In this multi-part series, we’ll look at what organizations can do to better improve corporate cybersecurity as part of October’s Cybersecurity Awareness Month. In this blog, our focus is keeping your software up to date.

Updating software may seem like an obvious activity to continuously do but it’s often ignored when things “just work”. Most people either don’t want to take the time to do it or don’t want to wait for maintenance windows to perform the upgrades. As a former software engineer, I know new software comes with known features and bug fixes and probably some new bugs as well. However, it’s still a good idea to do the upgrade, especially when there is a known bug that is creating issues or there are fixes for known vulnerabilities.

As an end user, you should plan to upgrade your mobile device(s) as well as your laptop(s) and other computer systems. Both can be done automatically, and this is recommended. In some instances, you may want to wait for your organization’s IT department to let you know when an upgrade is recommended. This is mostly because the IT will want to test the new software to ensure that it doesn’t break any existing applications.

As an IT administrator, you’ll want to keep an eye out for all software updates from your network devices to your end user devices. If you have support contracts, you’ll most likely get notified of new software releases and you should go through the release notes to see what new features came in, what new bugs were introduced, and what existing bugs were fixed. In some cases, an ISSU (In-Service Software Update) is available which will help ensure zero to minimal downtime. In network devices that support ISSU, the backup device is upgraded and then a failover is triggered. Then the previous active device is upgraded, and the passive device relinquishes active status back and your active-passive cluster is upgraded with no downtime. For SaaS applications, the upgrades are automatic, and the only thing needed is to make sure you understand what’s in the latest update. The update may include some cool functionality that will make your organization more productive or secure.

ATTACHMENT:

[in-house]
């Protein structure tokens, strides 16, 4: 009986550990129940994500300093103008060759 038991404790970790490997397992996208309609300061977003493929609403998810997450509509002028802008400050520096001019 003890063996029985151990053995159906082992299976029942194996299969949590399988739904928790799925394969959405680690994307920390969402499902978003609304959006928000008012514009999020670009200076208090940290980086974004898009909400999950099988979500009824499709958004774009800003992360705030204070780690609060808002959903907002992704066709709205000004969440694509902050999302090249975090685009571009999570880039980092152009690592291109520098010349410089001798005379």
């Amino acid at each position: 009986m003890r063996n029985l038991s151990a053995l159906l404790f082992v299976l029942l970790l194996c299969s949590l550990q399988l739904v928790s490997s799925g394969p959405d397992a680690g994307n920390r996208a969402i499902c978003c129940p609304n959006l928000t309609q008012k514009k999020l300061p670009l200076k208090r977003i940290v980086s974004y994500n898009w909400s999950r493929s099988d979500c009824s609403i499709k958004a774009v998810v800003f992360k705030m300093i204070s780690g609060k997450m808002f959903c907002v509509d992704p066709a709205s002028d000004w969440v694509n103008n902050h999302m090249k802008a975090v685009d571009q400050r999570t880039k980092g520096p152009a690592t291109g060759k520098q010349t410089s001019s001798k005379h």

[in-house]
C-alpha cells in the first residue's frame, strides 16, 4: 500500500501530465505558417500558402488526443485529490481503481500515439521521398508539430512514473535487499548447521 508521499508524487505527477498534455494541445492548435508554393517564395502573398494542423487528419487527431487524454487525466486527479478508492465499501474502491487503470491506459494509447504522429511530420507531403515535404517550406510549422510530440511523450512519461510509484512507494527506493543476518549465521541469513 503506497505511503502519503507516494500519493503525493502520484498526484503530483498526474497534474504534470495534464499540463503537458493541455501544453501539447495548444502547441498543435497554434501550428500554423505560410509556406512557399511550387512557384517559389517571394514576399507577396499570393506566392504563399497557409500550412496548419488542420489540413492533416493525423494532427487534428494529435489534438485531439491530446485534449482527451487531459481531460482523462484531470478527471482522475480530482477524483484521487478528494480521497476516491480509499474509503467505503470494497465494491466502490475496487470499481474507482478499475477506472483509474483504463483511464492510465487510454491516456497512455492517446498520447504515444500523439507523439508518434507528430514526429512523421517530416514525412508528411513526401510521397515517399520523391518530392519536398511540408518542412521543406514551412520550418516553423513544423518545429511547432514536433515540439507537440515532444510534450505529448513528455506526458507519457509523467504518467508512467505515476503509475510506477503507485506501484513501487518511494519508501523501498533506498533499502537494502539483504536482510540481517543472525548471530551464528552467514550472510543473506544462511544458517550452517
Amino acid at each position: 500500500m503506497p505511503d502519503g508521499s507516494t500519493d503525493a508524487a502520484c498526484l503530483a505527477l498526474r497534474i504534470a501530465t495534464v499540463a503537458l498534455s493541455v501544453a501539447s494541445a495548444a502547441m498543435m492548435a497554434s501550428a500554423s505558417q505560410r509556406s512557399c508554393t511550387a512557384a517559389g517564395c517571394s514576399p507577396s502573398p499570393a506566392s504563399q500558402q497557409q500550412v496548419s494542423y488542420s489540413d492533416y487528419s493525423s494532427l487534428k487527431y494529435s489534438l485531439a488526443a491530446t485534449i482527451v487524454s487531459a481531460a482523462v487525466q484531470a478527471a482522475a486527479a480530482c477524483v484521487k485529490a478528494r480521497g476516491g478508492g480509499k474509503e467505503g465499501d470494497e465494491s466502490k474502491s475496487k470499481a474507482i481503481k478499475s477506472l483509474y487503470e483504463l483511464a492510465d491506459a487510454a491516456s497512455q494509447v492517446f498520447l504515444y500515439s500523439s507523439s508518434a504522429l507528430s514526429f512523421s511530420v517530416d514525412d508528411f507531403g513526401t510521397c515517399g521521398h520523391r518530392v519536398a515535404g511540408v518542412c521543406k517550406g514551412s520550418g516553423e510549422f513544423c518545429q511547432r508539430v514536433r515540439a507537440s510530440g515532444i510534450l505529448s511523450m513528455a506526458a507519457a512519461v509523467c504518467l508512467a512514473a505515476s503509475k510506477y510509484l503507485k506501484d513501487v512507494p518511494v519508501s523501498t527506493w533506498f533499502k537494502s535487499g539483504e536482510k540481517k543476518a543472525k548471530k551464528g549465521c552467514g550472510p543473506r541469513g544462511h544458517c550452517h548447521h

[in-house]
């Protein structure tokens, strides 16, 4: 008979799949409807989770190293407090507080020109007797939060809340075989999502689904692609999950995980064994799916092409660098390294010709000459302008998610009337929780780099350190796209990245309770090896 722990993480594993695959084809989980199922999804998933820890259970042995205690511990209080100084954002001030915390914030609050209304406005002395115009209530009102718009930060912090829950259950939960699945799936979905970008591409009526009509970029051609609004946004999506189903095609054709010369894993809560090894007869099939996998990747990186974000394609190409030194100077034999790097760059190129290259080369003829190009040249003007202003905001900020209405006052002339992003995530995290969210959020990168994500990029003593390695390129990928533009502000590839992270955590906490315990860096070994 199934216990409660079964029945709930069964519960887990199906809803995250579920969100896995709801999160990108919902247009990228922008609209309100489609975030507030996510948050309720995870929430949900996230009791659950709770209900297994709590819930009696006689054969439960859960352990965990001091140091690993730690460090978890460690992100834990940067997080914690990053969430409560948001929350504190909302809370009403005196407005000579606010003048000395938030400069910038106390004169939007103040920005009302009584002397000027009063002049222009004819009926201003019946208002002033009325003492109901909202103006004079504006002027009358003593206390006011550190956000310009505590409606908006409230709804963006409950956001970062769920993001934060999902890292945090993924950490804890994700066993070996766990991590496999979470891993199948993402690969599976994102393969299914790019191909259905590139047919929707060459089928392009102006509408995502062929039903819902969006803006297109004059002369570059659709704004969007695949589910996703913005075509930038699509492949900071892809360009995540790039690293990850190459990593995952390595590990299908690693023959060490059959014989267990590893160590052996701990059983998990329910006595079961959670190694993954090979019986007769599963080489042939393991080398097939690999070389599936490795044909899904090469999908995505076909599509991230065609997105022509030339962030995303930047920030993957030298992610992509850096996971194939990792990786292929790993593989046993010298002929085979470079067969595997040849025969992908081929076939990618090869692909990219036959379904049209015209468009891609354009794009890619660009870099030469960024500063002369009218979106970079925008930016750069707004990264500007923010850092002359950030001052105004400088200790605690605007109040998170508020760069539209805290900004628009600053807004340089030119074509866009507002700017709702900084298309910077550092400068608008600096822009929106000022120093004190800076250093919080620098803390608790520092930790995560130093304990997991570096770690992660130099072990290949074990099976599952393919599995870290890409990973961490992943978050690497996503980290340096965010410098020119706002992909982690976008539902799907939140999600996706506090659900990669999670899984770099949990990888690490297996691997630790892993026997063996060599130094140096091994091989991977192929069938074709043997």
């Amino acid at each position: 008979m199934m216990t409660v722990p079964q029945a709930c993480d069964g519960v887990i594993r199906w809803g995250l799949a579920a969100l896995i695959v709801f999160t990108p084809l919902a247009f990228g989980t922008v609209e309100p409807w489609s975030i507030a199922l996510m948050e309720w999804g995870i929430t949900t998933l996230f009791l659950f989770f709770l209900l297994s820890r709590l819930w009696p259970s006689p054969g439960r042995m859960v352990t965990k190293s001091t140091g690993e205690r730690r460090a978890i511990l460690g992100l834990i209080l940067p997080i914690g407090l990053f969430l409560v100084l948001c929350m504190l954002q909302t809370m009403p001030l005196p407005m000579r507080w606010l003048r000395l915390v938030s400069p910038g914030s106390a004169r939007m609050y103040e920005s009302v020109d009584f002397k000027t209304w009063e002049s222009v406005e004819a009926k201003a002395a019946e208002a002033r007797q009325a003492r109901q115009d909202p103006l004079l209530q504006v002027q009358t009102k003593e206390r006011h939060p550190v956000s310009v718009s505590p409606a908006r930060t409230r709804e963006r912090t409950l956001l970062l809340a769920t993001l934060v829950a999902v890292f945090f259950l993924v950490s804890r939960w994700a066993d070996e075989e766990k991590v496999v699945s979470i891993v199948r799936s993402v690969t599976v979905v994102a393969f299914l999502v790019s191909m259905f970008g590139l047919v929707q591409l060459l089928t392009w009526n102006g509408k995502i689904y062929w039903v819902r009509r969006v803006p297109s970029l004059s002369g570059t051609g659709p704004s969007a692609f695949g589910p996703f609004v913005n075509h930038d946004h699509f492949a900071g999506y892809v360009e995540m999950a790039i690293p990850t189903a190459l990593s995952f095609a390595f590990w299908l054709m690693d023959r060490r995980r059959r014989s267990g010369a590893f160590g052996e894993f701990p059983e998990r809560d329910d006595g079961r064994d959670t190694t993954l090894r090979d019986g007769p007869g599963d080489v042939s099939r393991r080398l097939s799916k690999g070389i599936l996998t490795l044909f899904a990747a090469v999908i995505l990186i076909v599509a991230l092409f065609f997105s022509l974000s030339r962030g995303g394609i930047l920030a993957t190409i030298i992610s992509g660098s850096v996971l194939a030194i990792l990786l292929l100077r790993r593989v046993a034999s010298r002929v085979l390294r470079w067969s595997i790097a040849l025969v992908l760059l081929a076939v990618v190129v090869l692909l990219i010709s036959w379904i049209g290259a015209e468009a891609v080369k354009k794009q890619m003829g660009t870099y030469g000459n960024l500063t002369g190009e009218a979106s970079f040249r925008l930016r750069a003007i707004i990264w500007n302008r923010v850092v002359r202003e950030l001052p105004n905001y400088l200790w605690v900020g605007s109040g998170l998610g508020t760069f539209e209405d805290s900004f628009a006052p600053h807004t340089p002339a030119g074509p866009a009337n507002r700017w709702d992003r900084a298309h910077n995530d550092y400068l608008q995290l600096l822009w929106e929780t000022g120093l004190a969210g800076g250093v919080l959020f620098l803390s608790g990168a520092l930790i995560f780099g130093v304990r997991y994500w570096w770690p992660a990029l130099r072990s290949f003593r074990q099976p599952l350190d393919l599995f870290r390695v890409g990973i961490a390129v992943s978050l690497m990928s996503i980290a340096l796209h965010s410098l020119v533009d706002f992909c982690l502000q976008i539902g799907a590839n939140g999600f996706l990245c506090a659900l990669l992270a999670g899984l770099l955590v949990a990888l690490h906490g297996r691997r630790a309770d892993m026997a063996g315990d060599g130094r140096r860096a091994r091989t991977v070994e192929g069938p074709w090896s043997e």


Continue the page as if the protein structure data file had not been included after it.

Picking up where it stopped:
Some vendors provide RSS feeds that include information on vulnerabilities along with information on fixes and software updates. As an IT administrator, you should have an inventory of software used in your organization and should continuously be tracking devices that need to be upgraded. With EDR and MDM solutions, you will be able to track end user devices and you should create policies that require devices meet specific software version levels to gain access. If a device is running compromised software, including the Operating System (OS), that system may be used to breach your corporate network.

This concludes our Cybersecurity Awareness Month series. Continue to visit our blog site to learn more about deploying a modern Zero Trust Network Access (ZTNA) solution.

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Ashur Kanoon